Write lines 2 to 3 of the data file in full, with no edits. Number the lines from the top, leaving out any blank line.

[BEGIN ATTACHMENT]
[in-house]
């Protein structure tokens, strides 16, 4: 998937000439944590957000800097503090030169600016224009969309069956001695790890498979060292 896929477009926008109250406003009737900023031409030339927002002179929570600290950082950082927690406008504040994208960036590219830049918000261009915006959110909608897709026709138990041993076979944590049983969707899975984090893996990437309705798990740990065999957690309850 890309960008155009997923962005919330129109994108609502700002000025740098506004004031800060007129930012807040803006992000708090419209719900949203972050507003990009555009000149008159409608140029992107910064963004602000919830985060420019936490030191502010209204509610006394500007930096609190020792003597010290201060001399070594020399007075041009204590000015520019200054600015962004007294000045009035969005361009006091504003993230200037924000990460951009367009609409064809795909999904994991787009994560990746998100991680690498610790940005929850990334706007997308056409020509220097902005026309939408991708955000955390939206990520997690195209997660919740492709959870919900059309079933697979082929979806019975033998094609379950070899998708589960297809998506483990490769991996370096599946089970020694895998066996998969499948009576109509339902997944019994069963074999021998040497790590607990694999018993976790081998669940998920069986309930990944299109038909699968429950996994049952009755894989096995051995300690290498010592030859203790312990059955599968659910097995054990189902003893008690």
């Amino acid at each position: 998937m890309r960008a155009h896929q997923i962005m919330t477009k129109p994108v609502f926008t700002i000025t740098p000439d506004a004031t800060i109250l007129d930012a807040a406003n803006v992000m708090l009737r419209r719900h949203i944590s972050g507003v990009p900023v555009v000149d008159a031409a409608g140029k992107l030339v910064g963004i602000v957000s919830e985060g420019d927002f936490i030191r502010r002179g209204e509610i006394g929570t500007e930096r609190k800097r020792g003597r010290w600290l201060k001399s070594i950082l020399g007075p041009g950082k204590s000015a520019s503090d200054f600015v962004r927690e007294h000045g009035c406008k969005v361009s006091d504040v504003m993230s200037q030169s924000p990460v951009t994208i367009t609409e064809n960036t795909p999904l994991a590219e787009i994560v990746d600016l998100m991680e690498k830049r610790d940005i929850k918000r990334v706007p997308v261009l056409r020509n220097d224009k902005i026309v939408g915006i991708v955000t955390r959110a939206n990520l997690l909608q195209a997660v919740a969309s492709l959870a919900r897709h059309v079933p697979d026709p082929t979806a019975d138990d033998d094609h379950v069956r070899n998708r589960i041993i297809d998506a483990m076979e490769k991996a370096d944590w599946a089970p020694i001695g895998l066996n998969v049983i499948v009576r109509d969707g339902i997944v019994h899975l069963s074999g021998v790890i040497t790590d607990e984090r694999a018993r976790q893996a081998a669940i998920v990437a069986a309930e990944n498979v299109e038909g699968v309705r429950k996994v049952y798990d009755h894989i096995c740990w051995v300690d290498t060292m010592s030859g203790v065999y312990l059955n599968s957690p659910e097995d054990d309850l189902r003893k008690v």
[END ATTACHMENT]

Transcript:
């Protein structure tokens, strides 16, 4: 998937000439944590957000800097503090030169600016224009969309069956001695790890498979060292 896929477009926008109250406003009737900023031409030339927002002179929570600290950082950082927690406008504040994208960036590219830049918000261009915006959110909608897709026709138990041993076979944590049983969707899975984090893996990437309705798990740990065999957690309850 890309960008155009997923962005919330129109994108609502700002000025740098506004004031800060007129930012807040803006992000708090419209719900949203972050507003990009555009000149008159409608140029992107910064963004602000919830985060420019936490030191502010209204509610006394500007930096609190020792003597010290201060001399070594020399007075041009204590000015520019200054600015962004007294000045009035969005361009006091504003993230200037924000990460951009367009609409064809795909999904994991787009994560990746998100991680690498610790940005929850990334706007997308056409020509220097902005026309939408991708955000955390939206990520997690195209997660919740492709959870919900059309079933697979082929979806019975033998094609379950070899998708589960297809998506483990490769991996370096599946089970020694895998066996998969499948009576109509339902997944019994069963074999021998040497790590607990694999018993976790081998669940998920069986309930990944299109038909699968429950996994049952009755894989096995051995300690290498010592030859203790312990059955599968659910097995054990189902003893008690």
């Amino acid at each position: 998937m890309r960008a155009h896929q997923i962005m919330t477009k129109p994108v609502f926008t700002i000025t740098p000439d506004a004031t800060i109250l007129d930012a807040a406003n803006v992000m708090l009737r419209r719900h949203i944590s972050g507003v990009p900023v555009v000149d008159a031409a409608g140029k992107l030339v910064g963004i602000v957000s919830e985060g420019d927002f936490i030191r502010r002179g209204e509610i006394g929570t500007e930096r609190k800097r020792g003597r010290w600290l201060k001399s070594i950082l020399g007075p041009g950082k204590s000015a520019s503090d200054f600015v962004r927690e007294h000045g009035c406008k969005v361009s006091d504040v504003m993230s200037q030169s924000p990460v951009t994208i367009t609409e064809n960036t795909p999904l994991a590219e787009i994560v990746d600016l998100m991680e690498k830049r610790d940005i929850k918000r990334v706007p997308v261009l056409r020509n220097d224009k902005i026309v939408g915006i991708v955000t955390r959110a939206n990520l997690l909608q195209a997660v919740a969309s492709l959870a919900r897709h059309v079933p697979d026709p082929t979806a019975d138990d033998d094609h379950v069956r070899n998708r589960i041993i297809d998506a483990m076979e490769k991996a370096d944590w599946a089970p020694i001695g895998l066996n998969v049983i499948v009576r109509d969707g339902i997944v019994h899975l069963s074999g021998v790890i040497t790590d607990e984090r694999a018993r976790q893996a081998a669940i998920v990437a069986a309930e990944n498979v299109e038909g699968v309705r429950k996994v049952y798990d009755h894989i096995c740990w051995v300690d290498t060292m010592s030859g203790v065999y312990l059955n599968s957690p659910e097995d054990d309850l189902r003893k008690v």